[Numpy-discussion] Meta: too many numerical libraries doing the same thing?

Rob europax at home.com
Mon Nov 26 17:36:16 CST 2001

I'm currently testing the SciPy Blitz++ features with FDTD.  Should have
some comparisons soon.  Right now my statements are compiling, but not
giving the right answers :(   I think they might have it fixed soon.  

Chris Barker wrote:
> Konrad Hinsen wrote:
> > Chris Barker <chrishbarker at home.net> writes:
> > > On another note, it looks like the blitz++ library might be a good basis
> > > for a general Numerical library (and NumPy 3)  as well. It does come
> > > with a flexible license. Any thoughts?
> > I think the major question is whether we are willing to move to C++.
> > And if we want to keep up any pretentions for Numeric becoming part of
> > the Python core, this translates into whether Guido will accept C++
> > code in the Python core.
> Actually, It's worse than that. Blitz++ makes heavy use of templates,
> and thus only works with compilers that support that well. The current
> Python core can compile under a very wide variety of compilers. I doubt
> that Guido would want to change that.
> Personally, I'm torn. I would very much like to see NumPy arrays become
> part of the core Python, but don't want to have to compromise what it
> could be to do that. Another idea is to extend the SciPy project to
> become a complete Python distribution, that would clearly include
> Numeric. One download, and you have all you need.
> > >From a more pragmatic point of view, I wonder what the implications
> > for efficiency would be. C++ used to be very different in their
> > optimization abilities, is that still the case? Even more
> > pragmatically, is blitz++ reasonably efficient with g++?
> I know g++ is supported (and I think it is their primary development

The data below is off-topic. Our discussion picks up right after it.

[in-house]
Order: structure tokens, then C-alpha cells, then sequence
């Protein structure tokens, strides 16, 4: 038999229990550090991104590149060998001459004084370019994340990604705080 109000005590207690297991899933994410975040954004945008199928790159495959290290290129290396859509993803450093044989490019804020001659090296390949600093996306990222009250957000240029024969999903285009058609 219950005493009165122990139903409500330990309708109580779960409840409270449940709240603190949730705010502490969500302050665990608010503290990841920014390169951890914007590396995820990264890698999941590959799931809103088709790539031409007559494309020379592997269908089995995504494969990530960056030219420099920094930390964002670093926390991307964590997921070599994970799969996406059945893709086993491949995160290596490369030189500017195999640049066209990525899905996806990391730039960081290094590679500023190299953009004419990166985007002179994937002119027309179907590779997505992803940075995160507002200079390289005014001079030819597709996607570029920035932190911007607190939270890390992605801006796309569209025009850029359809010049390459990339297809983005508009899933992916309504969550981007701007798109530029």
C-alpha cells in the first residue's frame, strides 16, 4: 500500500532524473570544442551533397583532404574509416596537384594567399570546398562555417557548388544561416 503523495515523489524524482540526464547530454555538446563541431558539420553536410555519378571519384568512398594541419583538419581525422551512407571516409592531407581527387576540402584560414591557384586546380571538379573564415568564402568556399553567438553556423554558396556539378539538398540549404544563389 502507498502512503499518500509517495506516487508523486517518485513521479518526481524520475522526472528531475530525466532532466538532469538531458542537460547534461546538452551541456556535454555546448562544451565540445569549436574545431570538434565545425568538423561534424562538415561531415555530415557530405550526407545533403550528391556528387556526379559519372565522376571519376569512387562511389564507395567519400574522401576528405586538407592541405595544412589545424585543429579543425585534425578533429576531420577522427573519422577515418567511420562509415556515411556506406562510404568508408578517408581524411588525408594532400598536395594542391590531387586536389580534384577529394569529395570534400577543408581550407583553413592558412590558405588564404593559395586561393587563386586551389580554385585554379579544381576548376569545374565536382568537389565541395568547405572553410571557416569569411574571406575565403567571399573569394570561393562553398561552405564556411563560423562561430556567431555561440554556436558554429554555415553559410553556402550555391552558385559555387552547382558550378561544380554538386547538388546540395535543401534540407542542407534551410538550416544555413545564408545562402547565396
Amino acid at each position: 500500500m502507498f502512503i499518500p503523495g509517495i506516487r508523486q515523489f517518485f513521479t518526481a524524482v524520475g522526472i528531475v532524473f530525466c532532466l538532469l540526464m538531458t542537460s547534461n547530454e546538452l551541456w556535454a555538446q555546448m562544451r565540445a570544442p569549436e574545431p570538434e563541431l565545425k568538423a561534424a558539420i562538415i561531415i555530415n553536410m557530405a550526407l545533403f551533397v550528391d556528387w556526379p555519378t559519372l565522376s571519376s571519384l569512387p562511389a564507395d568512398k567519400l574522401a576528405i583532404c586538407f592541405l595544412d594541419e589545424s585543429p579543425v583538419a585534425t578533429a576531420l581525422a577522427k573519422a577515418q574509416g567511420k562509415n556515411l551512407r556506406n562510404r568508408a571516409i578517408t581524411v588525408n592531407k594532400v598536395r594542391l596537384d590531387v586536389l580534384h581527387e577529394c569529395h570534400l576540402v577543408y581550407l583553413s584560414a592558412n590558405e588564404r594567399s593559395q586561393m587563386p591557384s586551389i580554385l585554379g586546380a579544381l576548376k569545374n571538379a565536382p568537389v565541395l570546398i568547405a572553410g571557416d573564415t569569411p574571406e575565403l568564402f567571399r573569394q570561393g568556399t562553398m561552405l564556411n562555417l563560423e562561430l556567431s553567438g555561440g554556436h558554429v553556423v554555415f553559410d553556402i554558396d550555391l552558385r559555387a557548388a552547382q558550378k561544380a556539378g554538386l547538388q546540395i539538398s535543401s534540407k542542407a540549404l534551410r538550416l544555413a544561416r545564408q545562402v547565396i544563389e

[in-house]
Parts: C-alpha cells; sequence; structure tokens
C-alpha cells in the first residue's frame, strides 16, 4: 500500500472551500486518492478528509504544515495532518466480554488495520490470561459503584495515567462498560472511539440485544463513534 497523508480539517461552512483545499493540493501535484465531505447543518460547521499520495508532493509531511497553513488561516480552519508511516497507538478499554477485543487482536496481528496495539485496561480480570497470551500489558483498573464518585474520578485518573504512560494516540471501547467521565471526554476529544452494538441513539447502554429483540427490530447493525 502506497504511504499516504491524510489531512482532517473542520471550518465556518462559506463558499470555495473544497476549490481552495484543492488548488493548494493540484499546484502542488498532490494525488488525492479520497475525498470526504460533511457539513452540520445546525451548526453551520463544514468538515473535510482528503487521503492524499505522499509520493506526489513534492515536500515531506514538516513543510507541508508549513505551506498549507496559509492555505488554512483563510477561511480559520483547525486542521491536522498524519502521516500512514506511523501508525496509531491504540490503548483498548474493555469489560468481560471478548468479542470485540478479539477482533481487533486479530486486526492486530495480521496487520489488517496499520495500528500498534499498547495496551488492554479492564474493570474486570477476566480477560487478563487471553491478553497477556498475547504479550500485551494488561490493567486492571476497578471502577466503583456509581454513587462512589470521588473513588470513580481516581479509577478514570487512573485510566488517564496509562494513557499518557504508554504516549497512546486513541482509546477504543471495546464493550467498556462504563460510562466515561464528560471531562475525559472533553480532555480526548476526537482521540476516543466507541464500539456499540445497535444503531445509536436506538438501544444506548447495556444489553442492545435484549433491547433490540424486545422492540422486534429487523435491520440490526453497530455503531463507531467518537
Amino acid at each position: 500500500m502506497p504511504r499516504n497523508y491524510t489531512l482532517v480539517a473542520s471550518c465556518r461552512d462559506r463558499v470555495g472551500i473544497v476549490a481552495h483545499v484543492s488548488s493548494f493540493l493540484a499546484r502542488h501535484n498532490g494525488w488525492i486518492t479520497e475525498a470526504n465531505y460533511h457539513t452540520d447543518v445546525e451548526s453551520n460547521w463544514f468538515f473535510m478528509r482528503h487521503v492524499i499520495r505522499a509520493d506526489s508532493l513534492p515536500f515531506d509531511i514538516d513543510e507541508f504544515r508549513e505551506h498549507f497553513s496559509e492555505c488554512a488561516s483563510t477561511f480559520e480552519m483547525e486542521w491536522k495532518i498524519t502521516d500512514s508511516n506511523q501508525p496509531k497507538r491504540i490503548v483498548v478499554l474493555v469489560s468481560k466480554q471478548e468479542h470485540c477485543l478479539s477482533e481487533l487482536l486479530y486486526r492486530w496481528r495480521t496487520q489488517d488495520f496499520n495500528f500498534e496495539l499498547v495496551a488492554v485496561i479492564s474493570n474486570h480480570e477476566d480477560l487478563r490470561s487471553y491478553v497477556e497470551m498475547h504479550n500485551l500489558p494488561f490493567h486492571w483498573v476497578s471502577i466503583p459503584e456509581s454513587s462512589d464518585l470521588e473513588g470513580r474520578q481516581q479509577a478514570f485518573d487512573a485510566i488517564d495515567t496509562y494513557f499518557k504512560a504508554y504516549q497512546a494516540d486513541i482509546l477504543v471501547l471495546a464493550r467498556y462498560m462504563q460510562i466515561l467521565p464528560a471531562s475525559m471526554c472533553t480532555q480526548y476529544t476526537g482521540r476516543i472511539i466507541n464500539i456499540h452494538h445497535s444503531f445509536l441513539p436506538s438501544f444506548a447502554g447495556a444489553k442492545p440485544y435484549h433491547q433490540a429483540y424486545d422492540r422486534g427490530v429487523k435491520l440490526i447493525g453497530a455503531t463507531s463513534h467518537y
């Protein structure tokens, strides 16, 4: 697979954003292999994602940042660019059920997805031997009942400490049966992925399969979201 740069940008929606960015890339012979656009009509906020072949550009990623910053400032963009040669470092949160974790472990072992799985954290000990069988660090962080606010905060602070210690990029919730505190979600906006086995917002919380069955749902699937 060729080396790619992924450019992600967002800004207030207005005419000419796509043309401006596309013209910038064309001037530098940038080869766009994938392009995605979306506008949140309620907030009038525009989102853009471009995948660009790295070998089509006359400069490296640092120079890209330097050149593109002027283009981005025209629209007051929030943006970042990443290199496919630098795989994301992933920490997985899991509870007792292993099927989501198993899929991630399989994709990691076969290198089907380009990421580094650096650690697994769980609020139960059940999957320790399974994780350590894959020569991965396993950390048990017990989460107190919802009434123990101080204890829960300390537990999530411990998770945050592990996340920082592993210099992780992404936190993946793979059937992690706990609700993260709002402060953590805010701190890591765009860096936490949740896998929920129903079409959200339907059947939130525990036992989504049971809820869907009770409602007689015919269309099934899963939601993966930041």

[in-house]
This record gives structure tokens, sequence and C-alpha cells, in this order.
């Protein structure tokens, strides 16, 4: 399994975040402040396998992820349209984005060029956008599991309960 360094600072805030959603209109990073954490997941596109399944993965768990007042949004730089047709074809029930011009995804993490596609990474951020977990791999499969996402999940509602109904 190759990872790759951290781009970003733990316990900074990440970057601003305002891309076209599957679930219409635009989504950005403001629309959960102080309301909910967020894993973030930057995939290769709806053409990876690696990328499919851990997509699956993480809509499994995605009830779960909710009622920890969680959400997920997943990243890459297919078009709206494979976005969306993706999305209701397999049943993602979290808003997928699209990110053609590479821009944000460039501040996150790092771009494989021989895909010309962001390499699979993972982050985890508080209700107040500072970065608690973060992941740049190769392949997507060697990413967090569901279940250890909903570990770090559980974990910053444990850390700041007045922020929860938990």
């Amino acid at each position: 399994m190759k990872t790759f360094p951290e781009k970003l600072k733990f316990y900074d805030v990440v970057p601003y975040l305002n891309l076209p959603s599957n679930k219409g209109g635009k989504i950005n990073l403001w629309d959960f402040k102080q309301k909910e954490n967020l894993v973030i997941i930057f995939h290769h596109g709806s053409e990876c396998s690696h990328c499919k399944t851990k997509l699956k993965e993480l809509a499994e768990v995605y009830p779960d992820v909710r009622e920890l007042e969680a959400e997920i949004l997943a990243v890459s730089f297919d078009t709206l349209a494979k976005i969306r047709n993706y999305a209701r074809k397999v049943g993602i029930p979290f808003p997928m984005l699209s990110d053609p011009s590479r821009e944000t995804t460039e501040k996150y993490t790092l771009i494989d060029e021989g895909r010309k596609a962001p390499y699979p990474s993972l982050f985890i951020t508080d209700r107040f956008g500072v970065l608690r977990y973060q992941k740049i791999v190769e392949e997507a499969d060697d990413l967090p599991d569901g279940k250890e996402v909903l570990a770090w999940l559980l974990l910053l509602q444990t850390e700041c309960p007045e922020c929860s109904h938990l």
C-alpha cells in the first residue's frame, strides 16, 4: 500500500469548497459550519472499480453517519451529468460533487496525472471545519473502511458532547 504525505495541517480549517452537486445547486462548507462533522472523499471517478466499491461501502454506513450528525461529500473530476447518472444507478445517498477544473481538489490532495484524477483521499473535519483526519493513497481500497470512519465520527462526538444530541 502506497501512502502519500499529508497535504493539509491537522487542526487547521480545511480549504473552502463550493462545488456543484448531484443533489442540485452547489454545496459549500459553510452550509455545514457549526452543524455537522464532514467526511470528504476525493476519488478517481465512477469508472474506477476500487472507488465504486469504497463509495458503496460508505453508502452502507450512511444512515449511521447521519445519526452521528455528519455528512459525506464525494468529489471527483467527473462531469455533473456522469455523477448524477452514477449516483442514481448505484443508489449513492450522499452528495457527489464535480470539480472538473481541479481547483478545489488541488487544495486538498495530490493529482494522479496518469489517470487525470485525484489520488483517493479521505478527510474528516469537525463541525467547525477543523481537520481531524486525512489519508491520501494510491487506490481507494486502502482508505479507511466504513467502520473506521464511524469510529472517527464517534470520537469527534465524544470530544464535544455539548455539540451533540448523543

> platform). From the web site:
> Is there a way to soup up C++ so that we can keep the advanced language
> features but ditch the poor performance? This is the goal of the
> Blitz++ project: to develop techniques which will enable C++ to rival --
> and in some cases even exceed -- the speed of Fortran for numerical
> computing, while preserving an object-oriented interface. The Blitz++
> Numerical Library is being constructed as a testbed for these
> techniques.
> Recent benchmarks show C++ encroaching steadily on Fortran's
> high-performance monopoly, and for some benchmarks, C++ is even faster
> than Fortran! These results are being obtained not through better
> optimizing compilers, preprocessors, or language extensions, but through
> the
> use of template techniques. By using templates cleverly, optimizations
> such as loop fusion, unrolling, tiling, and algorithm specialization can
> be
> performed automatically at compile time.
> see: http://www.oonumerics.org/blitz/whatis.html for more info.
> I havn't messed with it myself, but from the web page, it seems the
> answer is yes, C++ can produce high performance code.
> --
> Christopher Barker,
> Ph.D.
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